Congestive heart failure (CHF) is a chronic heart conditionin whichthe heart pumps ineffectively andfluidbuilds upthroughout the body.CHF might be referred to as"heart failure, but that doesnt mean the heart stops; it just means that the heart is underperforming. CHF is a specific type of heart failure that includesseverefluid retention(also known as edema). But why exactly does the body retain fluid? And what does that mean for asenior with CHF?
Closer Look at CHF
To understand why fluid retention happens in CHF and how it affects the body, we first need todive into a healthy heart compared to one affected by CHF.
Within the heart, there arefour (4)chambers:two (2)upper chambers (atria) andtwo (2)lower chambers (ventricles). Thelower chambers pump blood throughout the body, and the upper chambers collect bloodas it returns to the heart.During efficient pumping, the chambers work in tandem and pump enough oxygenand nutrients to the rest of the body. During heart failure, however, it is unable to meet the body's needs.
To meet the demandfor oxygenated blood, the chambers in the heart might stretch to increase their blood capacityorbecome stiffer.But ultimatelythese efforts causeheart musclestoweaken and become unable to pump efficiently.
As efficiency falls, the kidneysreceive less blood.They sense the drop in blood supply andfilter lessfluid(primarily water) out of blood circulationto help increase circulatory volume.The extrafluidin circulation can leak into tissue and organs throughout the body in the arms, legs, lungs, and other organs. This could initially result in mild swelling. But over time, the fluid buildup becomes serious enough to require medical attentionand is referred to as"congestion."Congestive heart failure refers to this stage of heart failure.
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Effects of Fluid Retention
As fluid settles in different areas of the body, seniors mayexperience a range ofsymptoms.
- Thefluids can settle in the lungs or chest cavity, resulting in shortness of breathor cough.
- Iffluids settle in the extremities, individuals may experience swelling andweight gain due tofluidretention.
- Seniors may also experience bloating in their stomachsas fluid settles in the abdomen, reducing their appetite or causing nausea.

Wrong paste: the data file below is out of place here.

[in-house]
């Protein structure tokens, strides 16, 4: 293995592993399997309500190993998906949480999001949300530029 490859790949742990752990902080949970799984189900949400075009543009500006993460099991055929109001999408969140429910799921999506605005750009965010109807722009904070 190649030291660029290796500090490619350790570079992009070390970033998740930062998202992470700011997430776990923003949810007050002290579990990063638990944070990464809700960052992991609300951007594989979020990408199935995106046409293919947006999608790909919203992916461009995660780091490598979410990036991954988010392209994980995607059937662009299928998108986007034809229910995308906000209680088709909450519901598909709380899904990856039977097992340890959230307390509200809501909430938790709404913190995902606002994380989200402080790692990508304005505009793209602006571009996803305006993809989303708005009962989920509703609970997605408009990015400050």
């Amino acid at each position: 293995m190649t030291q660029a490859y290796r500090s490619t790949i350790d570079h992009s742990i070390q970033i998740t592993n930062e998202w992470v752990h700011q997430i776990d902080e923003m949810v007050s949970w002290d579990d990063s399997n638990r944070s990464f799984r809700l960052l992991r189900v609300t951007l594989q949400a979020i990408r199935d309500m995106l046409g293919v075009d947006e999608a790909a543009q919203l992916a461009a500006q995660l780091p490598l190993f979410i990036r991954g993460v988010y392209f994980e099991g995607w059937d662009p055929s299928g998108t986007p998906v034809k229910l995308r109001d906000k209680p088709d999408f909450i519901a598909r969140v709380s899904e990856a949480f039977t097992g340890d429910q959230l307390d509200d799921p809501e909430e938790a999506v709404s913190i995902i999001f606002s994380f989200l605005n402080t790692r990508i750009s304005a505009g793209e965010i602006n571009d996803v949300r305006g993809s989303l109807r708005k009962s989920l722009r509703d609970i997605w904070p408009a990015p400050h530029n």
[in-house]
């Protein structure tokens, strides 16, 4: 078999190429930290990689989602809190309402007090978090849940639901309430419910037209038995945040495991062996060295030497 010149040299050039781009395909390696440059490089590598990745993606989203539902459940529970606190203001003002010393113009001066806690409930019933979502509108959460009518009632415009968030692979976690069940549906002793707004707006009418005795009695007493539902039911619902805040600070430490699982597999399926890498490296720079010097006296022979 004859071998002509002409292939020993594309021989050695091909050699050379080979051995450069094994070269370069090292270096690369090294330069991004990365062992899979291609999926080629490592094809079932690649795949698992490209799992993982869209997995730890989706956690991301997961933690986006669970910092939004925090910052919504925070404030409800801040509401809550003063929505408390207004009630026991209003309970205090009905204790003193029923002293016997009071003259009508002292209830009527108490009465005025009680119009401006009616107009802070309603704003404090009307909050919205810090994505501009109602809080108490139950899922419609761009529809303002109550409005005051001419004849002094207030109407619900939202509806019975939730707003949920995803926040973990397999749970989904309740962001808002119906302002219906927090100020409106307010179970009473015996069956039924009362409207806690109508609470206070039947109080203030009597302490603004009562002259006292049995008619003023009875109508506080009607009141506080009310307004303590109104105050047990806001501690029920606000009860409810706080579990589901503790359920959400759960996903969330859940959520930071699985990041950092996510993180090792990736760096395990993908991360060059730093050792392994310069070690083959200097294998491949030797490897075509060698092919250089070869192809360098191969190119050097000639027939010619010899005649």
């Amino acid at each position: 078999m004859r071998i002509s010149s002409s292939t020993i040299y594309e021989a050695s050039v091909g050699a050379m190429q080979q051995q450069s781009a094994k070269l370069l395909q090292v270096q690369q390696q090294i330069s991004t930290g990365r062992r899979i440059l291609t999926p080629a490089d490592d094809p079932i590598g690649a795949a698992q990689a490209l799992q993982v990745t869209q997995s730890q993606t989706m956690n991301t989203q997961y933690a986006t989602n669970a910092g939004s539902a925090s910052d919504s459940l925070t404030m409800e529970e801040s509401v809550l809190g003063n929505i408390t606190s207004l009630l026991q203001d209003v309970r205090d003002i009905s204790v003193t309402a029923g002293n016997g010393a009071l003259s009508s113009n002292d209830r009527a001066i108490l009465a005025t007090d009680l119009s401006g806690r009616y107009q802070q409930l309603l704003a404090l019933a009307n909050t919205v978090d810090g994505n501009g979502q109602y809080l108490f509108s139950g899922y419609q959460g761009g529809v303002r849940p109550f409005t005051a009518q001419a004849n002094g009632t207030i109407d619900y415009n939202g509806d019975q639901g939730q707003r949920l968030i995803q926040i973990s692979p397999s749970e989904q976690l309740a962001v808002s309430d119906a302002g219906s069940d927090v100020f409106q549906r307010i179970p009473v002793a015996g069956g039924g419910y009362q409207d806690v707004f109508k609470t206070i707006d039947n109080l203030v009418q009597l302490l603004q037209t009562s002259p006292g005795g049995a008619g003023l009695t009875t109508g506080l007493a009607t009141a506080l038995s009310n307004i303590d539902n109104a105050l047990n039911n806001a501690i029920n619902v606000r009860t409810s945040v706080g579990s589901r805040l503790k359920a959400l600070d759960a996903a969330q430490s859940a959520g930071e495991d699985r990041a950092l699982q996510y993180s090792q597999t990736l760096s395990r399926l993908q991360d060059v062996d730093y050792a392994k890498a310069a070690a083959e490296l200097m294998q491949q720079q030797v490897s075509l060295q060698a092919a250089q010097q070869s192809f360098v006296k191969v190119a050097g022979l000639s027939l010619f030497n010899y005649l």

If a senior notices sudden swelling or changes in symptoms, they should seek medical attention immediately. The symptoms of CHF and fluid buildup as a result of the condition are gradual, so any sudden change is a sign that something else could be going on.
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Managing Fluid Levels
Because the body retains fluid because of CHF, a senior must manage their fluid levels through a combination of lifestyle changes and prescription medications. Heres a look at some of the ways seniors can manage their fluid levels.
- Reduce sodium:Sodium, or salt, can cause the body to retain more fluid. So, seniors with CHF shouldreducesalt in their diet. Look for food items labeled no sodium or low sodium, and swap out salt as a seasoning with herbs and spices.
- Monitor water intake:Drinking too muchfluidintake can put more strain on the heart.Fluid we ingest is absorbed into the bloodstream within the intestines. Because the kidneysdo not filter out enough fluid, the heart has to pump it through the body, which can exacerbate CHF. In general, seniors with CHF should only drink about 2 liters offluidper day. And dont forget to include foods with high water content when considering fluid intake.
- Weigh regularly:Seniors with CHF may need to weight themselves regularly tomeasure the amount of fluid building up in the body. They may have a dry weight, which is a baseline weight when the body is not retaining fluid. Trying to stay as close to this dry weight as possible can help themmanage fluid levels.
- Exercise:While it may seem counterintuitive for a senior with CHF to be active, these seniors should strive to stay moving.Mild exercisecan help reduce swelling in the legs and feet by promoting circulation.Then, some of the retained fluid is pushed back up toward the center of the body and can beexcreted in urine.
- Takemedicationsas prescribed:A doctor may recommend that a senior with CHF take a diuretic, or a water pill. This type of medication helps the body get rid of excess fluid.A doctor may also prescribe other medications to help manage CHF, like ACE inhibitors, ARBs, or beta blockers.
- Keep limbs elevated:Gravity can naturally cause fluid to buildup in thelowerextremities. You can combat this force through elevation. Seniors can position themselves so their affected extremities are elevated above the level of the heart to help manage fluid retention.
- Wear compression stockings:If a senior has fluid retention in their feet and legs, compression socks can help.Compression stockings are socks that fit tightly around the food, ankle, and lower leg. These socks put pressure on the area, which helps the blood vesselswork more efficiently and reduces the leakage of fluid from the small capillaries to the surrounding tissue.
While some seniors with CHF are able to manage their condition on their own, some may need additional assistance. A professional caregiver can help a senior with CHF manage their condition at home. At Caring, we specifically train our caregiverson how to help seniors with CHF manage fluid retention along with their other symptoms. Reach out to aCaring location near youto learn more about how we can help.